ARO does not pay a dividend but has been buying back ~5% of its shares per year over the last 5 years and has been accumulating cash on the balance sheet. In addition, they have been ramping up their share repurchase program:
- On December 7, 2009, ARO’s Board of Directors approved a $250.0 MM increase in share repurchase program.
- This brought the total share repurchase program to $850MM, since its inception in November 2003.
- On November 2010, the company further increased the program by $300MM increasing the total to $1.15 billion.
During the first twenty- six weeks of 2010, the Company repurchased 1.4 million shares for $39.5 million, as compared to repurchases of 0.6 million shares for $13.5 million during the first twenty- six weeks of 2009.
4) Extremely Cheap Valuation
Earnings Power Value
I used a variety of methods to estimate ARO’s intrinsic value. First, I wanted to see what their current earnings are worth using an EPV analysis. My EPV analysis suggests an intrinsic value of $27.33, which is actually a 9% premium to the current market price. With this sort of result, one would expect that the business is shrinking and that the current earnings level is not sustainable. I disagree with that notion. The company is firmly entrenched in the teen fashion market as a provider of quality clothes at a relatively more affordable price point. In addition, the company has grown revenue and earnings every single year since 2003 (from 2005-2006 earnings were constant). Therefore, I think there is no justifiable reason for the stock to be selling at less than the earnings power value.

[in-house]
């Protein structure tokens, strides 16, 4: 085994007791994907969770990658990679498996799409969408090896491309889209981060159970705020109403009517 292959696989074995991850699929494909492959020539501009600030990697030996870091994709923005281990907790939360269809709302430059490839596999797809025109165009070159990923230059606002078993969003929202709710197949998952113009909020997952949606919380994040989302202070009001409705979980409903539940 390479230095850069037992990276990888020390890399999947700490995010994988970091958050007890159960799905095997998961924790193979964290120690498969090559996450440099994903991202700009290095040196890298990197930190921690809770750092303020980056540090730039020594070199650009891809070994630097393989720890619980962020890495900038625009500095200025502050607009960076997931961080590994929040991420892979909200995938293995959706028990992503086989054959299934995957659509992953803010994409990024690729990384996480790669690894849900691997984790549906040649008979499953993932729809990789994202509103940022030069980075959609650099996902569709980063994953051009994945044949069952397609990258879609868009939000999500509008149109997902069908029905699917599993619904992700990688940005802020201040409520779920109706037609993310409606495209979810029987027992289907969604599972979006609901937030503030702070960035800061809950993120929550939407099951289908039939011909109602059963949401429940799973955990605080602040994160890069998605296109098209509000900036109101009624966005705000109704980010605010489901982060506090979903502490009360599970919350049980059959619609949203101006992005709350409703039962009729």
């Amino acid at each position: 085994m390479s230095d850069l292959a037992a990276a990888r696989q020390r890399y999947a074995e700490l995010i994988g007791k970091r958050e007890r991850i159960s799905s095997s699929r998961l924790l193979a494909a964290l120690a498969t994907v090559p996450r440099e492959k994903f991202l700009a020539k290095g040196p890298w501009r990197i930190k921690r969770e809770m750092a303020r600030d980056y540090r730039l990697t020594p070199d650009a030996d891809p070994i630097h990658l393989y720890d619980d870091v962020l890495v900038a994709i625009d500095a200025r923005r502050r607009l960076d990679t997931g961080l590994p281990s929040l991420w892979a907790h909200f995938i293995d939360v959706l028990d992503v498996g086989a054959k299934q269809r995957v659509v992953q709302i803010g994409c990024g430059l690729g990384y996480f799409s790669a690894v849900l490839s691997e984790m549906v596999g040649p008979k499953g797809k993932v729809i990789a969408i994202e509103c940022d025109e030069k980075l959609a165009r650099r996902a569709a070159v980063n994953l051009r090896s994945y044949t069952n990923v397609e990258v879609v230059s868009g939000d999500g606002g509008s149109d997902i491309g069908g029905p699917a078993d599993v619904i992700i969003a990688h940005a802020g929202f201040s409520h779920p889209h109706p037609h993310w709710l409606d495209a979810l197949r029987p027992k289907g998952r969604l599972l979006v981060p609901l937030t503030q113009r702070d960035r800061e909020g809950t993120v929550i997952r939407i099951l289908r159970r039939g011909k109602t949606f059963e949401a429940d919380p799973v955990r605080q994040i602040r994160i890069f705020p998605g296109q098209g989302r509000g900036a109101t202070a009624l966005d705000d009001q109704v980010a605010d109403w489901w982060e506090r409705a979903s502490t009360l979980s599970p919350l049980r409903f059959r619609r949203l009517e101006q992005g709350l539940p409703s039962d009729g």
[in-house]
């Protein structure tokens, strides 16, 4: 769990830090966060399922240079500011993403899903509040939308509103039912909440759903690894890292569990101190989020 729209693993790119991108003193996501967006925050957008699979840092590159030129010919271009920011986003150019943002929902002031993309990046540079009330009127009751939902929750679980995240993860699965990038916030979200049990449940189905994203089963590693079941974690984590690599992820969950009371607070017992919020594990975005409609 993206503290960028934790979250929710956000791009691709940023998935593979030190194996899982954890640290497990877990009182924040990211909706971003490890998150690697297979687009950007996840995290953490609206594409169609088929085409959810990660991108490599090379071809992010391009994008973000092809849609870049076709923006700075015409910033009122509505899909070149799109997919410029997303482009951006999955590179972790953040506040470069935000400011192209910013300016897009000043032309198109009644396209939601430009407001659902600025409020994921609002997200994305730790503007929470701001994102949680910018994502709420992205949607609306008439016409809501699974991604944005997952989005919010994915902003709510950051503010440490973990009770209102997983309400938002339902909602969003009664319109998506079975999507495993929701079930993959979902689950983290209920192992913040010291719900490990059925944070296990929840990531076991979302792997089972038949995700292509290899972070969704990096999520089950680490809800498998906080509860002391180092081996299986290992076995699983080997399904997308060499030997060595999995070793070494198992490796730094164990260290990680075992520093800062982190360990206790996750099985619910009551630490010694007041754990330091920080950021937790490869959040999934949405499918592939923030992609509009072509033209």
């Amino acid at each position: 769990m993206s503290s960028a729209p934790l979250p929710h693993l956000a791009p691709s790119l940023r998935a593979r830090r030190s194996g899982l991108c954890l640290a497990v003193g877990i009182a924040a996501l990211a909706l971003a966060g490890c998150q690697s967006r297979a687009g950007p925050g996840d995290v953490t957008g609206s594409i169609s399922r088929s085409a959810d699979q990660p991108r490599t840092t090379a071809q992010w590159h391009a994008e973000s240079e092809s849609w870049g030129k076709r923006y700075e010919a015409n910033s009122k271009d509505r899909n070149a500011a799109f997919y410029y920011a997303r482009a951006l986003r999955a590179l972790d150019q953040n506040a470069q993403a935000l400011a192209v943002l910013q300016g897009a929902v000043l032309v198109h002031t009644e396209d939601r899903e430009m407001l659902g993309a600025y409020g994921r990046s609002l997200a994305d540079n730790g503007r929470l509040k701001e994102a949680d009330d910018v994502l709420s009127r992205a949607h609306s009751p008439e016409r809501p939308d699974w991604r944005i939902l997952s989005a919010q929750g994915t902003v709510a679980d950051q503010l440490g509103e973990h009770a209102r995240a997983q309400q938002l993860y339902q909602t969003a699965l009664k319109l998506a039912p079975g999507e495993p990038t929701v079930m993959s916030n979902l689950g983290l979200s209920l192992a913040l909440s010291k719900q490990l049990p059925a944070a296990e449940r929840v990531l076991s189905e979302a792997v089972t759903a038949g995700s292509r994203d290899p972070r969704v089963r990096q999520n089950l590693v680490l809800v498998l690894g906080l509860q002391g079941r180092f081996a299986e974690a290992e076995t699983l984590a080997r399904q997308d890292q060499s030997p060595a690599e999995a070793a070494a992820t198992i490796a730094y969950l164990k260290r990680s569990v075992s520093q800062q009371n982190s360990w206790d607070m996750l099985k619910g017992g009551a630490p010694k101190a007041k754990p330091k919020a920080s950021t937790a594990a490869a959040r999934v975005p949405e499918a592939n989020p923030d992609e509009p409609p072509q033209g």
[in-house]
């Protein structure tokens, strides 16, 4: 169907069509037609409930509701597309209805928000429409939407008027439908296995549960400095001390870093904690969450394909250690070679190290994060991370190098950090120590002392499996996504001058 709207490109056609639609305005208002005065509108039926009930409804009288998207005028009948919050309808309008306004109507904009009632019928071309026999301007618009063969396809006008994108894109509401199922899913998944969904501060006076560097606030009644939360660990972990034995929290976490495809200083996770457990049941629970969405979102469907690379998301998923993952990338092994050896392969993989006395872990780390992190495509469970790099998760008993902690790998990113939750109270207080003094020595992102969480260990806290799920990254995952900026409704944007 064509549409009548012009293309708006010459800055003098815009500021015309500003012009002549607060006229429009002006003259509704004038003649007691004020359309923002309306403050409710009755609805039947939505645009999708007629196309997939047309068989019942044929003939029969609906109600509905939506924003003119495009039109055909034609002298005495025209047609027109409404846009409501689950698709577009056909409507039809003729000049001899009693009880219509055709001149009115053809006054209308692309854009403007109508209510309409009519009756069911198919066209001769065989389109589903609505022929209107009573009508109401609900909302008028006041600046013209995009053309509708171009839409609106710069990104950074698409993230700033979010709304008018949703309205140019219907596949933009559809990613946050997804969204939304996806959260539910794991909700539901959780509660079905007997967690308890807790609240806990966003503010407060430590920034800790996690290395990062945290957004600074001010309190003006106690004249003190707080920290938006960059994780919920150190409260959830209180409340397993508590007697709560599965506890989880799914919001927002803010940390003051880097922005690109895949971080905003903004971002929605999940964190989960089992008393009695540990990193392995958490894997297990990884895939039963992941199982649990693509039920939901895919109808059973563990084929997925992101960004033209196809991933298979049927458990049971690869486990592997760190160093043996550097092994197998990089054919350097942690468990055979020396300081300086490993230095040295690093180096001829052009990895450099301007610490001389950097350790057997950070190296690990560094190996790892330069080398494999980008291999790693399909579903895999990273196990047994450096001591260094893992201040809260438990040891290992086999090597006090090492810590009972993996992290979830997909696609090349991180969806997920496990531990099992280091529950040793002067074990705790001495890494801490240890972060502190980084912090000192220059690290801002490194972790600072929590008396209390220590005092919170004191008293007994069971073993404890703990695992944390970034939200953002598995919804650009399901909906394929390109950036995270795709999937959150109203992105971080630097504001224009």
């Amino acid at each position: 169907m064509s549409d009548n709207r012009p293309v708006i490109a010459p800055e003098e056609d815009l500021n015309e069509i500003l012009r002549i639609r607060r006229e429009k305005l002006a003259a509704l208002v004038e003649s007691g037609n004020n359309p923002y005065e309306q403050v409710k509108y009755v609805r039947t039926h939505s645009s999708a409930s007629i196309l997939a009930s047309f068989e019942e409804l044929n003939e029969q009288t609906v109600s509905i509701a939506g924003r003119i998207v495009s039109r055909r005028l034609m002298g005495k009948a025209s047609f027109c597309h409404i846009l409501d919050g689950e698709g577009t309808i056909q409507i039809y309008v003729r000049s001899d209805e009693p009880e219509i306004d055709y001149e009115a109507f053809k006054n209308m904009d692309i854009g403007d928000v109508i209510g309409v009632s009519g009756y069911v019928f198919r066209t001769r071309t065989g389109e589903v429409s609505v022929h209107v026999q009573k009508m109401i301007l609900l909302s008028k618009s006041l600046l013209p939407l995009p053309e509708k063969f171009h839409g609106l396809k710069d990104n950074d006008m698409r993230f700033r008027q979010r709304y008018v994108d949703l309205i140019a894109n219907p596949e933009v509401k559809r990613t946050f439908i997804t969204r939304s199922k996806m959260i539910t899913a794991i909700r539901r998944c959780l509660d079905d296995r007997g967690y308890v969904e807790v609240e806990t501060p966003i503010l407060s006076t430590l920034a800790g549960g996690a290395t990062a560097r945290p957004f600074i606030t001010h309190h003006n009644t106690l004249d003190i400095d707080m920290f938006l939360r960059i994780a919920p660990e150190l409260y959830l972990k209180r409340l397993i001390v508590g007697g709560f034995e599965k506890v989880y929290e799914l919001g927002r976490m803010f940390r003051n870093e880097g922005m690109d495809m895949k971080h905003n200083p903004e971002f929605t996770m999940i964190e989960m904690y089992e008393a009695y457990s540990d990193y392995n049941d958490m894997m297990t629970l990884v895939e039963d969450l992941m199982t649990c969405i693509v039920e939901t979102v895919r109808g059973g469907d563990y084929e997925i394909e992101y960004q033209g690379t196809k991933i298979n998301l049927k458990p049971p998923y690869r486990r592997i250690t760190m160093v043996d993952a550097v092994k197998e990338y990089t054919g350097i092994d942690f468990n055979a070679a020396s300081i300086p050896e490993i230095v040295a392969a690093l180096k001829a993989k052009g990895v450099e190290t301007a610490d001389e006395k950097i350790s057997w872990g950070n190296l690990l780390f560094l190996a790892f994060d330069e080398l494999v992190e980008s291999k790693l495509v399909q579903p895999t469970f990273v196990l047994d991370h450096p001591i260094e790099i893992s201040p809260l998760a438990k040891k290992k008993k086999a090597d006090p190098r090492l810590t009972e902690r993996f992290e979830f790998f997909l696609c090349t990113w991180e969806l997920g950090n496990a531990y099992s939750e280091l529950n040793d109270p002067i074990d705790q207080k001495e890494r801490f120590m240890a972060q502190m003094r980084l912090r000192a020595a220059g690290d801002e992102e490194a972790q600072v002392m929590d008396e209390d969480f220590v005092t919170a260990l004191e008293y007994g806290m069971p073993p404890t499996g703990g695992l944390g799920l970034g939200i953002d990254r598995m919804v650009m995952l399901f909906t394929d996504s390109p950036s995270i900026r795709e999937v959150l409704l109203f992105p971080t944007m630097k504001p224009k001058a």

Back of the Envelope Valuation/ Market Expectations
Next, I wanted to see what expectations are baked into the stock given the current market price. I used an 11% discount rate, the current market price of $25.07, and a 3-year normalized free cash flow number (to account for changes in capex). Given these assumptions, the stock is fairly valued when the company grows essentially at the rate of inflation (3% for the next ten years before 2% perpetuity rate). I find these market expectations to be extremely conservative given the company’s history of growth.
DCF Analysis (5-years plus terminal)
The company has grown from 561 stores in 2006 to 952 in 2010. Management plans to open about 25-30 PS stores (Aeropostale stores focused on the 7-12 year old market) and 20 Aeropostale stores per year. Even during all of the expansion, the stores have remained a pretty constant size—approximately 3,600 square feet. If we keep sales/ square feet constant, assume that they open 45 stores per year for the next five years, reaching a final store count of 1224, and assume constant margins, the company is worth about $37/share. I think that this is fairly conservative because it is assuming zero same store sales growth, which has been on a very consistent upward trend.